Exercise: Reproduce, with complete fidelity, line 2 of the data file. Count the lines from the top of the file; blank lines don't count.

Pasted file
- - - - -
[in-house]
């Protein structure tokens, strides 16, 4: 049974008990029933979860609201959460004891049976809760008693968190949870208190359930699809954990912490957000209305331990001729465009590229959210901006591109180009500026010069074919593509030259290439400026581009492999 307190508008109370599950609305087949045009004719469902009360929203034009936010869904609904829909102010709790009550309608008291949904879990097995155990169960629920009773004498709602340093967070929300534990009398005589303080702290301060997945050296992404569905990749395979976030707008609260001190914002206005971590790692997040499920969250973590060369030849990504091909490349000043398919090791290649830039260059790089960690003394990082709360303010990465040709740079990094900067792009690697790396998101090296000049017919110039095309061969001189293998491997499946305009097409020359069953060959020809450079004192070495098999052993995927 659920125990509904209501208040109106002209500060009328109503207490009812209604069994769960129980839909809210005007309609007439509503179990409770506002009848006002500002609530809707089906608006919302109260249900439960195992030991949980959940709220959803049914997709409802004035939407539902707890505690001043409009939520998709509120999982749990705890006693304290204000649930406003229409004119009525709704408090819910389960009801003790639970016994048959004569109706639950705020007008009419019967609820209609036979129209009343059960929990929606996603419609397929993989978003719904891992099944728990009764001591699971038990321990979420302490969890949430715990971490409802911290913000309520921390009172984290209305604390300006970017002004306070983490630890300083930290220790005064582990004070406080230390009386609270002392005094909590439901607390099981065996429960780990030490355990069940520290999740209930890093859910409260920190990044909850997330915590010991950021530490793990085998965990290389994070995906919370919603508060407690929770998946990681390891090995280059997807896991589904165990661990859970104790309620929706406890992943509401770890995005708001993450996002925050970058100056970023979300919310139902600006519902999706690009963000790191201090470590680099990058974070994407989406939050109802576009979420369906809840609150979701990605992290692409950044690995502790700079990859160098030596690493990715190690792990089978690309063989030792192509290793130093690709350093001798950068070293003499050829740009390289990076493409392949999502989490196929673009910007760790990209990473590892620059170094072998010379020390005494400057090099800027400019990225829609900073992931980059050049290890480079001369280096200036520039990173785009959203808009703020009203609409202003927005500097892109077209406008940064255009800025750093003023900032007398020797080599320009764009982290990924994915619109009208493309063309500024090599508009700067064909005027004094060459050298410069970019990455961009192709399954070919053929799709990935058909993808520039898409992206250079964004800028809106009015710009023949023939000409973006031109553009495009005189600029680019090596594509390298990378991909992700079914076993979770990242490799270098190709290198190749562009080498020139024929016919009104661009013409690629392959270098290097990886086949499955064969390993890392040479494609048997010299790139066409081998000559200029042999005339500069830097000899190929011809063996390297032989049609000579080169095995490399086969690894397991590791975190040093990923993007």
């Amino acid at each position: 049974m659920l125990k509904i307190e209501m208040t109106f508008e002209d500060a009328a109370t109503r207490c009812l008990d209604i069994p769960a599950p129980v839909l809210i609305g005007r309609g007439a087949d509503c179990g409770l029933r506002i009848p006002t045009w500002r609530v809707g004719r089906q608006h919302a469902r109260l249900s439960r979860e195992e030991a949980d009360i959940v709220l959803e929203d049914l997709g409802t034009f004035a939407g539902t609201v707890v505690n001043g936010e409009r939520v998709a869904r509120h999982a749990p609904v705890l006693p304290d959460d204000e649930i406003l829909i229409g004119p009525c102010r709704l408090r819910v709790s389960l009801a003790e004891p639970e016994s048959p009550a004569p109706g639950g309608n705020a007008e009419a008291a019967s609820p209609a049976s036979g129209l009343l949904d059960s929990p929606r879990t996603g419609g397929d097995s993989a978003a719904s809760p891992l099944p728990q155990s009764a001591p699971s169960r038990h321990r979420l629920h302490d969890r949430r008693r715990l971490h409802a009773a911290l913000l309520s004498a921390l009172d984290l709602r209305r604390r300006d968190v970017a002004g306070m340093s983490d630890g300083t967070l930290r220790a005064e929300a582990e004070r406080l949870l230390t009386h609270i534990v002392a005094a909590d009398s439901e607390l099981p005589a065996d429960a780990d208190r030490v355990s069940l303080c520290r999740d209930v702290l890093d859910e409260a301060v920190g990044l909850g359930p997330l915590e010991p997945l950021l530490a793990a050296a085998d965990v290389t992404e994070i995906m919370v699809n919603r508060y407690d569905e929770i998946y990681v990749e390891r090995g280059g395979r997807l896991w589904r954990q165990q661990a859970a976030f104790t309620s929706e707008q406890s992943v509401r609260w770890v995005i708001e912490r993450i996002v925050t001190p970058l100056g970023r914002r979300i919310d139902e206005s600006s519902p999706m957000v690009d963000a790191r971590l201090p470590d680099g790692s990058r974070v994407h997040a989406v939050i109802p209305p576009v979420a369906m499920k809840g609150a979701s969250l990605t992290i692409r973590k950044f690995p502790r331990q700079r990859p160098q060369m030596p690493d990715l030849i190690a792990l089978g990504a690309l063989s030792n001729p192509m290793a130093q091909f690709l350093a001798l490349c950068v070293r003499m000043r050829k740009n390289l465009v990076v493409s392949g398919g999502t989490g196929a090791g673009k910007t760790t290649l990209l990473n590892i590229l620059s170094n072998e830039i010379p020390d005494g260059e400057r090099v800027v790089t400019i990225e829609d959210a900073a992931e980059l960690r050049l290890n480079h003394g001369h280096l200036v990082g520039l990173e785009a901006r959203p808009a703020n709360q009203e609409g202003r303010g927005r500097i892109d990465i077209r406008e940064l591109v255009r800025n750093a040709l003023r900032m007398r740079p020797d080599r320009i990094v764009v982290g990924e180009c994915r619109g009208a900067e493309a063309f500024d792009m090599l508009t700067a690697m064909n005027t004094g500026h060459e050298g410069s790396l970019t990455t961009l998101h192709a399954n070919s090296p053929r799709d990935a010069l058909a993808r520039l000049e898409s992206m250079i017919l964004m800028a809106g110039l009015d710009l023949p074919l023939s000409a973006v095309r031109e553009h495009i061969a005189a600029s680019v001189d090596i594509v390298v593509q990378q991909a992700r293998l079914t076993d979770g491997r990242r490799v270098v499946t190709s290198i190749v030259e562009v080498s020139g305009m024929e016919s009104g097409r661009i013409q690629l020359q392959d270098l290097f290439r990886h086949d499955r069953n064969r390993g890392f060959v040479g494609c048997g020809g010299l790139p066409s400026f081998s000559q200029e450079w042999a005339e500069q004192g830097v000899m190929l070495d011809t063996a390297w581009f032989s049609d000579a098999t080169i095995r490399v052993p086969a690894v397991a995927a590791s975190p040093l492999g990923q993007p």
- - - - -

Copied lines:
């Protein structure tokens, strides 16, 4: 049974008990029933979860609201959460004891049976809760008693968190949870208190359930699809954990912490957000209305331990001729465009590229959210901006591109180009500026010069074919593509030259290439400026581009492999 307190508008109370599950609305087949045009004719469902009360929203034009936010869904609904829909102010709790009550309608008291949904879990097995155990169960629920009773004498709602340093967070929300534990009398005589303080702290301060997945050296992404569905990749395979976030707008609260001190914002206005971590790692997040499920969250973590060369030849990504091909490349000043398919090791290649830039260059790089960690003394990082709360303010990465040709740079990094900067792009690697790396998101090296000049017919110039095309061969001189293998491997499946305009097409020359069953060959020809450079004192070495098999052993995927 659920125990509904209501208040109106002209500060009328109503207490009812209604069994769960129980839909809210005007309609007439509503179990409770506002009848006002500002609530809707089906608006919302109260249900439960195992030991949980959940709220959803049914997709409802004035939407539902707890505690001043409009939520998709509120999982749990705890006693304290204000649930406003229409004119009525709704408090819910389960009801003790639970016994048959004569109706639950705020007008009419019967609820209609036979129209009343059960929990929606996603419609397929993989978003719904891992099944728990009764001591699971038990321990979420302490969890949430715990971490409802911290913000309520921390009172984290209305604390300006970017002004306070983490630890300083930290220790005064582990004070406080230390009386609270002392005094909590439901607390099981065996429960780990030490355990069940520290999740209930890093859910409260920190990044909850997330915590010991950021530490793990085998965990290389994070995906919370919603508060407690929770998946990681390891090995280059997807896991589904165990661990859970104790309620929706406890992943509401770890995005708001993450996002925050970058100056970023979300919310139902600006519902999706690009963000790191201090470590680099990058974070994407989406939050109802576009979420369906809840609150979701990605992290692409950044690995502790700079990859160098030596690493990715190690792990089978690309063989030792192509290793130093690709350093001798950068070293003499050829740009390289990076493409392949999502989490196929673009910007760790990209990473590892620059170094072998010379020390005494400057090099800027400019990225829609900073992931980059050049290890480079001369280096200036520039990173785009959203808009703020009203609409202003927005500097892109077209406008940064255009800025750093003023900032007398020797080599320009764009982290990924994915619109009208493309063309500024090599508009700067064909005027004094060459050298410069970019990455961009192709399954070919053929799709990935058909993808520039898409992206250079964004800028809106009015710009023949023939000409973006031109553009495009005189600029680019090596594509390298990378991909992700079914076993979770990242490799270098190709290198190749562009080498020139024929016919009104661009013409690629392959270098290097990886086949499955064969390993890392040479494609048997010299790139066409081998000559200029042999005339500069830097000899190929011809063996390297032989049609000579080169095995490399086969690894397991590791975190040093990923993007």